The Fourth Amendment, introduced to the Bill of Rights by James Madison, protects individuals against unreasonable search and seizure. These rights seek to balance the privacy interests of an individual against the law enforcement interests of the government. Lawful search and seizure therefore requires a warrant in most cases, with exceptions made for probable cause or emergency situations.

Subsequent rulings by the Supreme Court of the United States have defined the amendment’s protection to include a “reasonable expectation of privacy” and the exclusionary rule, which prohibits evidence obtained in an illegal search and seizure from being used in a court of law.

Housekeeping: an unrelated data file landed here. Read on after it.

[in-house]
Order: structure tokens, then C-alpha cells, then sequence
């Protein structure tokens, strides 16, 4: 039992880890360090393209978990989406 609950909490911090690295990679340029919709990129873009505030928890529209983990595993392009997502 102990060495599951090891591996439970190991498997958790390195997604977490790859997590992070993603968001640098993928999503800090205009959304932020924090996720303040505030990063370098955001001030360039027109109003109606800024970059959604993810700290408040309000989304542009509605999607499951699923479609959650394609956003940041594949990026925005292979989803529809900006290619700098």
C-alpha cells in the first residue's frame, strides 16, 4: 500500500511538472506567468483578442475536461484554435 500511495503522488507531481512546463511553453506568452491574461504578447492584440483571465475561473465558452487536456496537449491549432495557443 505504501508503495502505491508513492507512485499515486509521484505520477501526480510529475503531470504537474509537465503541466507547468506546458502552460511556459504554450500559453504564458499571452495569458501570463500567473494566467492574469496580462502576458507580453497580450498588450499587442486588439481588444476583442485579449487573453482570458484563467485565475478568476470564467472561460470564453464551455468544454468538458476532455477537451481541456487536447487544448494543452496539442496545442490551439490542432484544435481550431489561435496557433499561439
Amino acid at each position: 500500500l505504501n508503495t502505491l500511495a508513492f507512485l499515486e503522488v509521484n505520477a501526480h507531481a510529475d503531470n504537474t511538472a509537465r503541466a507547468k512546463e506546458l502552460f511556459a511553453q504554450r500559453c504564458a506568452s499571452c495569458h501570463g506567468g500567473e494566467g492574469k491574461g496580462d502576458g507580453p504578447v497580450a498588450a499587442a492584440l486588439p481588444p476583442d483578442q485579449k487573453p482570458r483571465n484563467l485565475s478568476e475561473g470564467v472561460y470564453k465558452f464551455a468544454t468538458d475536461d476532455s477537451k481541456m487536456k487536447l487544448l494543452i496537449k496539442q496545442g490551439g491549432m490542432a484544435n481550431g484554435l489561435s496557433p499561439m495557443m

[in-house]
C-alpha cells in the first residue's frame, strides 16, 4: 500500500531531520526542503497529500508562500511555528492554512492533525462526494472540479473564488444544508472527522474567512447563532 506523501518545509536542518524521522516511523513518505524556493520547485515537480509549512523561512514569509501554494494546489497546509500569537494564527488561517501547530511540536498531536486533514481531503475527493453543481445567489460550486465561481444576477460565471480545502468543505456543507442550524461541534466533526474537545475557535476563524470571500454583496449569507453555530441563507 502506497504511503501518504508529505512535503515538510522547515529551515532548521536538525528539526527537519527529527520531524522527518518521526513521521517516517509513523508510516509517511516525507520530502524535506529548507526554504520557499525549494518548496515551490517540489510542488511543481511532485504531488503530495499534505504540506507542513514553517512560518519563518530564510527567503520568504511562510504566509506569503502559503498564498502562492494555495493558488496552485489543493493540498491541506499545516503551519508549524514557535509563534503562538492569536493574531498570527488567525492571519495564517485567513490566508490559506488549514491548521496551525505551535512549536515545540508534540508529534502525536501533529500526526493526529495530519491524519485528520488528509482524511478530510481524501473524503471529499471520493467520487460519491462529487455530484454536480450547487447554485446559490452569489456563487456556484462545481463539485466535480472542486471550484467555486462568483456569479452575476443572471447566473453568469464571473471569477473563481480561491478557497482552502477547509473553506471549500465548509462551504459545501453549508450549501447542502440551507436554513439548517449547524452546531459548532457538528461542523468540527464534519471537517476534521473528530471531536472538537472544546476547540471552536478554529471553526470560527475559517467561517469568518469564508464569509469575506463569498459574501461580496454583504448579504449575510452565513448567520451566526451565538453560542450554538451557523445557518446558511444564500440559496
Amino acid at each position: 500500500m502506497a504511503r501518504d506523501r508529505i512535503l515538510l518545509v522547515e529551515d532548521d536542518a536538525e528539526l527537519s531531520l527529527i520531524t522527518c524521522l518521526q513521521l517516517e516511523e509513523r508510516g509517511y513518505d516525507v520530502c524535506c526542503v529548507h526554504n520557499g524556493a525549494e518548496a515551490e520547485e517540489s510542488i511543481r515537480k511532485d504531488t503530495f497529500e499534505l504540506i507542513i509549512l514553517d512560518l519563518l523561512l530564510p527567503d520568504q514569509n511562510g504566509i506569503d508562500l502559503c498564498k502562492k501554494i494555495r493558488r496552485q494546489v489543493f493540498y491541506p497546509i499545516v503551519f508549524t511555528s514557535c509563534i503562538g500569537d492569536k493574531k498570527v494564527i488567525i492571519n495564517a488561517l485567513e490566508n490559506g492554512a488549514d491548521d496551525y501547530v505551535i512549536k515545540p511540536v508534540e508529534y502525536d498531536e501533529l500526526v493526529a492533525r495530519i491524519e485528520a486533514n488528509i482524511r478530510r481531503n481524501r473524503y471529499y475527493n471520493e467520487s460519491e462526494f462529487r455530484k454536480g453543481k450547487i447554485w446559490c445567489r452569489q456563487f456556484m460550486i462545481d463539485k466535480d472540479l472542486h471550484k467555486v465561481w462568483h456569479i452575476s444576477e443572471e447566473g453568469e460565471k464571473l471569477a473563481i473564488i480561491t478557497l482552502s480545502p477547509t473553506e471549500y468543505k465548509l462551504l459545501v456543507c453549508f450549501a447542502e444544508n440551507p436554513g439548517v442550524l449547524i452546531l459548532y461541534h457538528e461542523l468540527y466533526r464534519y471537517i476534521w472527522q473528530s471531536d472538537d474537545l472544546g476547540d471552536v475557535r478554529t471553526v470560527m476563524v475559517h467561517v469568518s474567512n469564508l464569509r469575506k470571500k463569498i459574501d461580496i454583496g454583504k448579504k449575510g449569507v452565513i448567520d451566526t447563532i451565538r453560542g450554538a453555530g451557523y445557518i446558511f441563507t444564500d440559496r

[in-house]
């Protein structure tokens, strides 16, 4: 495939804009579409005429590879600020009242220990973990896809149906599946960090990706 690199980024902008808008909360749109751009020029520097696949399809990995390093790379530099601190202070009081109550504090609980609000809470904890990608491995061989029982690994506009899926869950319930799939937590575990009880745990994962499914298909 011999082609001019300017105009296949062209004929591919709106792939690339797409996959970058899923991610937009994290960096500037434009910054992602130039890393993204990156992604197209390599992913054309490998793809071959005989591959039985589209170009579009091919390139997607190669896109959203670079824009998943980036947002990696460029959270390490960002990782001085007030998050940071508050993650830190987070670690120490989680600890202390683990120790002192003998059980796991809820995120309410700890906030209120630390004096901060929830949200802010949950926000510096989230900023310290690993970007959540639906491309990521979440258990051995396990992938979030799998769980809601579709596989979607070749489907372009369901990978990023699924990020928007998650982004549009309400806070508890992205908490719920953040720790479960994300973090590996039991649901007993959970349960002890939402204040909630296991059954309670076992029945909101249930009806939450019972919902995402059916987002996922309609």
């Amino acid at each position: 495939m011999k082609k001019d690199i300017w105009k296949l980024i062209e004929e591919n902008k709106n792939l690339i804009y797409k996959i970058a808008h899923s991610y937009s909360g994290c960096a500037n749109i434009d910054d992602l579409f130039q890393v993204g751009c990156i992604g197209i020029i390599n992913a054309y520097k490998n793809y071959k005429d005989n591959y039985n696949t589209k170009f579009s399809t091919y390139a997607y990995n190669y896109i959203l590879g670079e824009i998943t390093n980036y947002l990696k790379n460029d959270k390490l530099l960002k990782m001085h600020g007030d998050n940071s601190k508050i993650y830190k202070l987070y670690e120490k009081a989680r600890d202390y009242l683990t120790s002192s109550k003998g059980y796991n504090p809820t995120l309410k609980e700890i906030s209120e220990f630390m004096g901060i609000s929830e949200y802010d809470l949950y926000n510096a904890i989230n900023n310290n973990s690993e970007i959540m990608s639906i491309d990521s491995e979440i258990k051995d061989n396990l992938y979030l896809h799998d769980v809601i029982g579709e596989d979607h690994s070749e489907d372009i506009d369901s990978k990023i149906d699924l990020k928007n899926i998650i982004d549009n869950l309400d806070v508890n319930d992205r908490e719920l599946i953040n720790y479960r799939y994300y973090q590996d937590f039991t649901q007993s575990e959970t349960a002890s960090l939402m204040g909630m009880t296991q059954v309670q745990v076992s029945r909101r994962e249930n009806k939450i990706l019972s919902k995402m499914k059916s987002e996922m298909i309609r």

As police progress through stages of investigation, search incident to arrest, post-arrest, and post-conviction, the Court has considered different sets of circumstances in which to apply the Fourth Amendment. The law is not universally applied, but rather depends on context.

The Supreme Court under Chief Justice John G. Roberts, Jr., has varied its Fourth Amendment decisions since 2005. While the Roberts Court has tended to increase the scope of individual privacy, it has also indicated a strong likelihood to rule in favor of law enforcement and the state once a suspect has already been arrested.